Health Agenda

Physical Health

Why core strength is important

A strong core can help to reduce the risk of lower back pain, improve your balance and help you with day to day physical activities. Here are simple ways to help you strengthen your core, every day.

Charmaine Yabsley
May 2018

You may have heard people talk about “core strength”, or that it’s important to “tighten your core”. But what does it mean, and why does it matter?

Your core isn’t just your 6-pack, but a combination of muscles that are vital for your body’s overall strength and stability.

“It refers to all the muscles that support and stabilise your midsection, starting from the deep pelvic floor muscles all the way up to your neck. When we move our body, the back muscles, abdominals, glutes and a whole bunch of tiny muscles and fascia [connective tissue] should work together to create something called intra-abdominal pressure. This pressure turns our midsection into a firm, strong unit,” says exercise physiologist Amelia Phillips.

Why it’s important to strengthen your core

A strong core can improve your balance and stability, prevent injuries and can make it easier to do a range of physical activities – from training in the gym to tying your shoe laces. A strong core isn’t just for professional athletes.

Around 1 in 6 Australians are affected by back pain and Phillips says that many problems associated with back pain can be alleviated by strengthening your core and reducing sitting time.

“If our core is weak, we’re no longer protecting our spine, hips and other joints effectively. A weak core also means our posture deteriorates so that the natural curve in our spine becomes over-pronounced, placing more pressure on the spine.”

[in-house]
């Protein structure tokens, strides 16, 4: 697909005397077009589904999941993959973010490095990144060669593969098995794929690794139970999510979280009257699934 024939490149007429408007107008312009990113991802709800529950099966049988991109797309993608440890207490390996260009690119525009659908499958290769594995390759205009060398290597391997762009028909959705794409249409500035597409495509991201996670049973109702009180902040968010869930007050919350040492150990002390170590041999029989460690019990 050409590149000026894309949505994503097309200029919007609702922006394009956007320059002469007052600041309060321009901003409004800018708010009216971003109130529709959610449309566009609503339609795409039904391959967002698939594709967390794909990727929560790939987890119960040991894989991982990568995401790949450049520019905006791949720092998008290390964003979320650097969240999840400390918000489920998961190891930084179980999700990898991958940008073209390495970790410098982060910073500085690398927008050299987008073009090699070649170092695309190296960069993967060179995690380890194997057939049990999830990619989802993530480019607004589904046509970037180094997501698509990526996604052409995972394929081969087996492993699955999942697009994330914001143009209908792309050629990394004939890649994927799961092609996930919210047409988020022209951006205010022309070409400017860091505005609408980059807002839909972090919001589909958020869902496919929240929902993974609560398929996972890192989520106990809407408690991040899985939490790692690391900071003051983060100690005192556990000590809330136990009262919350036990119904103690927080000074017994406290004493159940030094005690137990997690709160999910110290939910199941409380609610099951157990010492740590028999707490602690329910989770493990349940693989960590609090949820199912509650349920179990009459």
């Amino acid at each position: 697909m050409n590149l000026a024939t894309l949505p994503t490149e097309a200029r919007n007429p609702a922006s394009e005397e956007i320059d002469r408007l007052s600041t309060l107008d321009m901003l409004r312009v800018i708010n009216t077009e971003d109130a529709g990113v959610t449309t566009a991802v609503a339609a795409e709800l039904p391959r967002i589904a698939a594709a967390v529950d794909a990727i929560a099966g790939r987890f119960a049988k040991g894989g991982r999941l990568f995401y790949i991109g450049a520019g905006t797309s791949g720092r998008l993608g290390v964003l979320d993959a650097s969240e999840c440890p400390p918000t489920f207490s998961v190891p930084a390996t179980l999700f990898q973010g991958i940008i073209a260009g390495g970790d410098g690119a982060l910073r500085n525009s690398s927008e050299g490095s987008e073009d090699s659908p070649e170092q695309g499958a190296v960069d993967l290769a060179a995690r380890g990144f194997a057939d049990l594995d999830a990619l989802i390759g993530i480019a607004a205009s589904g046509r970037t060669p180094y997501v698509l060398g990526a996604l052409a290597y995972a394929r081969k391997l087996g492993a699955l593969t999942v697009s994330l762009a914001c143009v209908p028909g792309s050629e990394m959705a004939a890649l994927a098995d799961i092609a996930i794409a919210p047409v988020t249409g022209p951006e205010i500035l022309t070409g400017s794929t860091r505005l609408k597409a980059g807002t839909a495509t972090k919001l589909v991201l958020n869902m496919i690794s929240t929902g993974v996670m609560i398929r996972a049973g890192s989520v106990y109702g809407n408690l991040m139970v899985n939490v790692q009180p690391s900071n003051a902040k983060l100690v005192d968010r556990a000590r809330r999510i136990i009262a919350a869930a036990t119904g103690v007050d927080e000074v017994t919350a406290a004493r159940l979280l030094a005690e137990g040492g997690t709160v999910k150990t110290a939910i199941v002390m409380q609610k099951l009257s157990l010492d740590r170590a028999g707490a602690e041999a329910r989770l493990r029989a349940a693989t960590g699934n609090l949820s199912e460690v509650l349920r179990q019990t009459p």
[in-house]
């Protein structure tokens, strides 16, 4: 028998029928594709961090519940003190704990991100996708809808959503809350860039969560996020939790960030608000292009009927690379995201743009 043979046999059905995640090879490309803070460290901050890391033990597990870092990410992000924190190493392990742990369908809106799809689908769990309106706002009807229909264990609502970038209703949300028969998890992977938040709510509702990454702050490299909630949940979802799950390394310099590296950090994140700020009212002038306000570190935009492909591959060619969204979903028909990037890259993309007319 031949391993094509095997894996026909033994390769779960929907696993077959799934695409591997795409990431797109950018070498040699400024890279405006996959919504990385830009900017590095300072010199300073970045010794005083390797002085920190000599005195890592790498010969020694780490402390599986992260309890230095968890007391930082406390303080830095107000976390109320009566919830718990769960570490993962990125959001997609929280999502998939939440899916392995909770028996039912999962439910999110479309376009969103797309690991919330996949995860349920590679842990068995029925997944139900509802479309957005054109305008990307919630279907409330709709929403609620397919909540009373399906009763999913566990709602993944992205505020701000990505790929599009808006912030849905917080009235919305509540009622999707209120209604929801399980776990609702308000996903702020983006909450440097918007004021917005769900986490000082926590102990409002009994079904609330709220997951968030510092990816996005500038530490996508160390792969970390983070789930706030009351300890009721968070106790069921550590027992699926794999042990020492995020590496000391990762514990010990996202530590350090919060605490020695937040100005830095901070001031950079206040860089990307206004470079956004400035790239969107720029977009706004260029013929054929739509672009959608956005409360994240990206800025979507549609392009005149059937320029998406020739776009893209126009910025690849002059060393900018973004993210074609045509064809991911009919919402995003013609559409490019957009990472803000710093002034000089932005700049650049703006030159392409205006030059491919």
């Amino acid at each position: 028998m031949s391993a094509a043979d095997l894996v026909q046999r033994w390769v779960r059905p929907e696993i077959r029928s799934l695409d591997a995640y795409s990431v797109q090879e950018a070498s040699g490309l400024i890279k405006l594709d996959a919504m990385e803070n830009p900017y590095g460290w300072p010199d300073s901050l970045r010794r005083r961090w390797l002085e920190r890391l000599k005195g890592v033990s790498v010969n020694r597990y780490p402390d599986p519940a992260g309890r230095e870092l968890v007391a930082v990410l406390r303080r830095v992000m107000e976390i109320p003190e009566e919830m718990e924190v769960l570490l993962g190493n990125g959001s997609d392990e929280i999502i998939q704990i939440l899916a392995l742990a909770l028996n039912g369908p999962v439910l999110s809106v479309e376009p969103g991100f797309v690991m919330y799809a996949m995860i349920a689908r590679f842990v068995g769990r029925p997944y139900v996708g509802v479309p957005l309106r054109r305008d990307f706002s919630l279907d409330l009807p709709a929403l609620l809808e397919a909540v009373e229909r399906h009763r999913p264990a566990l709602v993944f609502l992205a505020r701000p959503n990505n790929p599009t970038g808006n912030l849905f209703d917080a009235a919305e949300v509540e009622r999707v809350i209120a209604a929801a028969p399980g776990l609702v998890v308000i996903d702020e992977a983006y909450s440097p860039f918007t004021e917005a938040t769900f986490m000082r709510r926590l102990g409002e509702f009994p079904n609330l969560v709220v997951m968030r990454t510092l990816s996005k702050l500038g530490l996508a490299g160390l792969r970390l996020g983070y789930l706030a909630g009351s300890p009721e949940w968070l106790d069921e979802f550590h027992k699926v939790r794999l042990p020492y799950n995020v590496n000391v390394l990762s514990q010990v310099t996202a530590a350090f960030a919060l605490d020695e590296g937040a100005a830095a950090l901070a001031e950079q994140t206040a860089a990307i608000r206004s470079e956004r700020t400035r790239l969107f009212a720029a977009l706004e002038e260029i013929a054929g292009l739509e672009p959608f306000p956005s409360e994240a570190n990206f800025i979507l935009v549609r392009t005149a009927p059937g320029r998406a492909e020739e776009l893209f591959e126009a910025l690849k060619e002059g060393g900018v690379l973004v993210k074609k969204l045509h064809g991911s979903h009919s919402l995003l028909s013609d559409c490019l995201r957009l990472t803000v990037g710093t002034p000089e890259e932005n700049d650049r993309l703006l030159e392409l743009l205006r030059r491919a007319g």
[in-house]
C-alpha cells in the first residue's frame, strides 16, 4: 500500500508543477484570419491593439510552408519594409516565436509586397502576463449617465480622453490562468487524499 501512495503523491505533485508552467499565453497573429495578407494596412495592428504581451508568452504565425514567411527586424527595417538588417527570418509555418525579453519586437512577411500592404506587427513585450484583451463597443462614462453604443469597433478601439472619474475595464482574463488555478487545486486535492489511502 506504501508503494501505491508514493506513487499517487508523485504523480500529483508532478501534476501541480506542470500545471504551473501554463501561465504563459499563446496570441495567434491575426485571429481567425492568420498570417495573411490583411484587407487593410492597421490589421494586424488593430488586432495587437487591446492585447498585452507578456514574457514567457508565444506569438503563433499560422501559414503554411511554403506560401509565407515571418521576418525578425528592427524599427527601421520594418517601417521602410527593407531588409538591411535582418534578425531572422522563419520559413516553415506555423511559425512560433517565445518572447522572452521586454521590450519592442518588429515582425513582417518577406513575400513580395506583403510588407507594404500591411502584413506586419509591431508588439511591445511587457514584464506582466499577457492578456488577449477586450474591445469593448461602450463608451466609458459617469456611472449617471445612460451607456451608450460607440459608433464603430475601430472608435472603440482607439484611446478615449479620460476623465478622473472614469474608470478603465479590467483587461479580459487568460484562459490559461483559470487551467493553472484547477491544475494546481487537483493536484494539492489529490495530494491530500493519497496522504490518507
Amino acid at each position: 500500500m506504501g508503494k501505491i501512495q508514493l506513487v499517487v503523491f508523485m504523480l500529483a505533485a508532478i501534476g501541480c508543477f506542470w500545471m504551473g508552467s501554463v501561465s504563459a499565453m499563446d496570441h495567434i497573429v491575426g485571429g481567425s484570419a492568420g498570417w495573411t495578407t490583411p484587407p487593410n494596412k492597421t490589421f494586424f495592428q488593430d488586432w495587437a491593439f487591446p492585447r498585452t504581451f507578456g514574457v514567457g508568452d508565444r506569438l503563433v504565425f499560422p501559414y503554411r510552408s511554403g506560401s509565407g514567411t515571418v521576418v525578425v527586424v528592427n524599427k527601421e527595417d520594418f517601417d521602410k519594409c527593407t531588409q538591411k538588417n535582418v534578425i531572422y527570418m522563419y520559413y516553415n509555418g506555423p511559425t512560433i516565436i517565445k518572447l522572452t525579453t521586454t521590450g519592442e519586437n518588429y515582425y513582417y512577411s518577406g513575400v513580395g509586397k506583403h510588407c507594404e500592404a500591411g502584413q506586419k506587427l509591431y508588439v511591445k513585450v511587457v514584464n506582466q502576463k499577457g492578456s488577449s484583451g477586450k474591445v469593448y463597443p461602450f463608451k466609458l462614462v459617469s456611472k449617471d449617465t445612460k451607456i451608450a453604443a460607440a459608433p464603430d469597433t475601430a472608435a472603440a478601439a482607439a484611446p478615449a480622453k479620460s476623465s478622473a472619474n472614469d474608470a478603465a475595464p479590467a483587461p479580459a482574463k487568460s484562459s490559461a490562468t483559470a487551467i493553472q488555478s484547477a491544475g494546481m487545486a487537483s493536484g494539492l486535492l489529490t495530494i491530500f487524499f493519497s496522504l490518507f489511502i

This vicious cycle can result in compression of the important intervertebral discs and an increased risk of injuries such as slipped discs.

Sitting is another cause of back pain. On average, Australians sit for around 10 hours a day. But we can counteract the damage of sitting by training our core.

What are the best ways to strengthen your core?

Your pelvic floor muscles span the bottom of your pelvis and engaging them will help strengthen your core. There are different ways for men and women to exercise these muscles. Continence Australia provides a general exercise to locate and exercise these muscles

Squeeze and draw in the muscles around your back passage and the vagina or base of the penis. You should have a sense of “lift” each time you squeeze your pelvic floor muscles. Try to hold them strong and tight as you count to 8. Then let them go and relax. You should have a distinct feeling of “letting go”.

Once you’ve mastered that, you can train your core with functional moves that mimic everyday life, such as squats and deadlifts [raising a weight off the ground to hip level].

“Moves where you keep your back straight and neutral while lifting something heavy will help train your core to protect your back,” says Phillips.

But make sure you don’t overdo the weights – it’s better to start small and only lift what your body can comfortably manage.